Divesting a Business with Limited Potential through MBO

A family office had acquired, 6 years earlier, a wholesale business in the automotive industry. Primary purpose of the acquisition had been the real estate portfolio owned by the company. The wholesale business was considered a bonus and served as cash generator. The business was left to run by sitting management and the fiduciary advisors of the family office.

After 6 years most of the real estate of the company had been brought to value however the wholesale business cash generation had declined. It was even worse, the amount of working capital required to run the business had increased. The cash generator had become a cash consumer and was loaded with debt.

The family office decided to freeze capital flow to the company and choose to divest the asset. Given the negative outlook in the automotive industry a divestment on short term was preferred over a long book building process. Collecting cash fast was considered more important then realising profit on book-value on the transaction. All divestment scenario’s were open; Liquidation, MBI, MBO, Divesting to Suppliers or Clients, Private Equity, an Auction to Competitors.

Divesting a business with a strong seasonal cycle requires significant advanced planning. This becomes even more important when purchase and logistic cycles are long and the the available working capital is limited. The wish to collect cash fast from the business conflicted with the aim to retain value in the divestment process.

A Proces to Retain Value and Ensure Speed

Selling an asset to industry participants without a good understanding of the industry and business dynamics does not make sense. A quick strategic assessment was performed on industry outlook, wholesale and product/market dynamics, industry players and their recent M&A activity . The company was evaluated on its strategic position, financial and commercial performance and benchmarked against (available) industry values. The 2nd objective of the assessment was to sharpen the mind of management and to provide as the basis for information memorandum.

The strategic and business analysis revealed underperformance and dependency on some key customers and suppliers. Both limiting the scenario’s for divestment. Nevertheless a limited amount of potential buyers had been identified. With the aim to maximise both value and speed of a transaction, a tree way parallel path was chosen.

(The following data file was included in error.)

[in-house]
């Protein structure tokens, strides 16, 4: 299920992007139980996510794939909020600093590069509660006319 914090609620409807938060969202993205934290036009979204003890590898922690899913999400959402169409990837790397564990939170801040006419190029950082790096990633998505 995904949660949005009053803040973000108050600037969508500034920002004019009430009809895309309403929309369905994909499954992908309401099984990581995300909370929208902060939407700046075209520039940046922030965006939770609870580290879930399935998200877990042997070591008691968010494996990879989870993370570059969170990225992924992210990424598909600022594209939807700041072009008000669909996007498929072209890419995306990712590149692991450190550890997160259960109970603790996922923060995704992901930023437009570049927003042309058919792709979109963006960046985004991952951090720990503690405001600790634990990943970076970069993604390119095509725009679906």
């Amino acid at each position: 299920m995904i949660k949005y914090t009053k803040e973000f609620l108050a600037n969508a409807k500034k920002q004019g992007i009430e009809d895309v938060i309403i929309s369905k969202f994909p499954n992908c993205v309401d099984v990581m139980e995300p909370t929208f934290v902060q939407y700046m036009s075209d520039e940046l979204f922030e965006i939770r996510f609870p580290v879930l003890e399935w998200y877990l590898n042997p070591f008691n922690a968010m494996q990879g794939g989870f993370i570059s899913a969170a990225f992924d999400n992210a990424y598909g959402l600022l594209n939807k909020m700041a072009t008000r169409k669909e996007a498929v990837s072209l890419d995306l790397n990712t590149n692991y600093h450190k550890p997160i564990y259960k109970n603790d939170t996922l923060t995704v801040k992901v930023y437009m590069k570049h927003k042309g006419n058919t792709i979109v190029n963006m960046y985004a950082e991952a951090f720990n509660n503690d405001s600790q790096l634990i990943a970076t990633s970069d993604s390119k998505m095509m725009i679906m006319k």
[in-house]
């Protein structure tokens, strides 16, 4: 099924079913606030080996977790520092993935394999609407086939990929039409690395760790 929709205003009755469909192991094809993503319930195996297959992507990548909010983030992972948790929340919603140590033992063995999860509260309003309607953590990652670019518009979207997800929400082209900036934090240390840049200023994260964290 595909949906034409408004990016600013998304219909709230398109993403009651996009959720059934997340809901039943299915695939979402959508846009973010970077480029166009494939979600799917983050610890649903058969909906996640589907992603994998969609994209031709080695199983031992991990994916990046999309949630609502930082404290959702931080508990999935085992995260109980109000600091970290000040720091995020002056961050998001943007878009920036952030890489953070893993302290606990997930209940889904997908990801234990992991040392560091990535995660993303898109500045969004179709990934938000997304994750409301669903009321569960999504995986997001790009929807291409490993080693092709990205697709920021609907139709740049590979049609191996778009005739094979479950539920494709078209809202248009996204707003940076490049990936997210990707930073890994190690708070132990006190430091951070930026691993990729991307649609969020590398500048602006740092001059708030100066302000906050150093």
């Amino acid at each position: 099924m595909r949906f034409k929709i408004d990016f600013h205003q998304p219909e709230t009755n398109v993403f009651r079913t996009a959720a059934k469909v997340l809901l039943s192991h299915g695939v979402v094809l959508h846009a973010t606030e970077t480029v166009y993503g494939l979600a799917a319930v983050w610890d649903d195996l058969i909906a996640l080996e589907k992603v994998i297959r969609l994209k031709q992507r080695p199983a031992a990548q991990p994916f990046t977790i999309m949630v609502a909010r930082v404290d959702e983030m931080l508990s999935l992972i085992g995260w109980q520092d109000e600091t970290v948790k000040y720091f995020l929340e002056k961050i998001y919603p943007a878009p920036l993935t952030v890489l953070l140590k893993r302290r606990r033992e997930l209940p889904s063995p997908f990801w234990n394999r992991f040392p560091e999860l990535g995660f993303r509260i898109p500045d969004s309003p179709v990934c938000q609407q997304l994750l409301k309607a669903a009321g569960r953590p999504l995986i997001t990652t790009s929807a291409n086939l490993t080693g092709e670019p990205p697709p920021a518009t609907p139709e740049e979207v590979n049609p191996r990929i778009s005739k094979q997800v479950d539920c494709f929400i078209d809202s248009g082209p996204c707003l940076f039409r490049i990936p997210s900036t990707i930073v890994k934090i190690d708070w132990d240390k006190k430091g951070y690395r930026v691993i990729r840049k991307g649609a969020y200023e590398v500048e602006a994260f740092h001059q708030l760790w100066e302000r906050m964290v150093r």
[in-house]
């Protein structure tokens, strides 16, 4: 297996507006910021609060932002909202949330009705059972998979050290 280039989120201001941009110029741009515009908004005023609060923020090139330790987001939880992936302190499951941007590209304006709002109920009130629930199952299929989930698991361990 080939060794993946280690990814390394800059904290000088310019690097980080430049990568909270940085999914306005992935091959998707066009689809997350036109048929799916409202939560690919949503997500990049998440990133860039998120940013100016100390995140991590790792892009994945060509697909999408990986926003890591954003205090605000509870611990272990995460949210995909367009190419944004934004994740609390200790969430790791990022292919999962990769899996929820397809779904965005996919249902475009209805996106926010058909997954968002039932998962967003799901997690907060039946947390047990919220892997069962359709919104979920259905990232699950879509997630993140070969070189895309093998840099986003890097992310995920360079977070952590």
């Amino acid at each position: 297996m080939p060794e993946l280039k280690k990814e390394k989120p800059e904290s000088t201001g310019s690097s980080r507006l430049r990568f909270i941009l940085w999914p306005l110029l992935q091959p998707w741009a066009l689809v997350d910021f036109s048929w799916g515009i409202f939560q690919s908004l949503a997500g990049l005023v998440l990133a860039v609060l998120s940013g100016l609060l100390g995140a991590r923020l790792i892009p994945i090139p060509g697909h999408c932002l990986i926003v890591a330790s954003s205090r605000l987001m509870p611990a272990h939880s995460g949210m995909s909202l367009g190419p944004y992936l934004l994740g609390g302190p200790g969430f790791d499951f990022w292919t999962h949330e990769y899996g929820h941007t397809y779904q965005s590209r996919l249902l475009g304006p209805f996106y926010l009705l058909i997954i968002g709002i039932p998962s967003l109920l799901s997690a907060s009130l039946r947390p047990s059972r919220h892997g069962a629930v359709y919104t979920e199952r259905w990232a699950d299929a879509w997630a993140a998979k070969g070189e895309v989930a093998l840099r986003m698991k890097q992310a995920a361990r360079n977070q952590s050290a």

– A number of suppliers where offered the business, supporting forward integration of their business (cutting out the middle man),
– A limited number of competitors (consolidators) where offerend the business (consolidating a matured market) and
– The business was offered to Management (capturing relationship value and securing their own employment).

The original limitations of the seasonal cycle where transferend into a drive for urgency of potential buyer. The conflict of interest between several buyers had been used to create ” the opportunity to have lost” the business. Meanwhile the business was operated lean with a focus on short term cash generation to shareholders.

The Results..

Competitors where not likely to make decisions quickly, therefore the MBO was the best option for the Seller. Management however needed to gain appetite for the deal and the ability to finance the deal.

During the process the suppliers, upon their decline to invest in the business, had been forced to improve working capital conditions. Both Sellers and Management benefited form this result. Sellers by elevated short term cash, for Management it created the opportunity to finance a deal.

At the end the business was sold to Management in an asset deal. The transaction was financed by the same bank that financed the business originally. The somewhat relaxt supplier terms and the pressure of negotiations with competitors ensured that Management was confident on the value of the business. The combination brought a fair deal on the table.

Running the negotiations in parallel made it possible to reach agreement and a closing of the asset deal in less then 5 months after the decision to divest. The speed of the transaction reduced transaction cost and execution risks. Within 7 months after de decision to divest 95 % of the cash was harvested from the business. The left overs had bee secured in third party receivables. The final benefits significantly exceeded original expectations.

Comments are closed.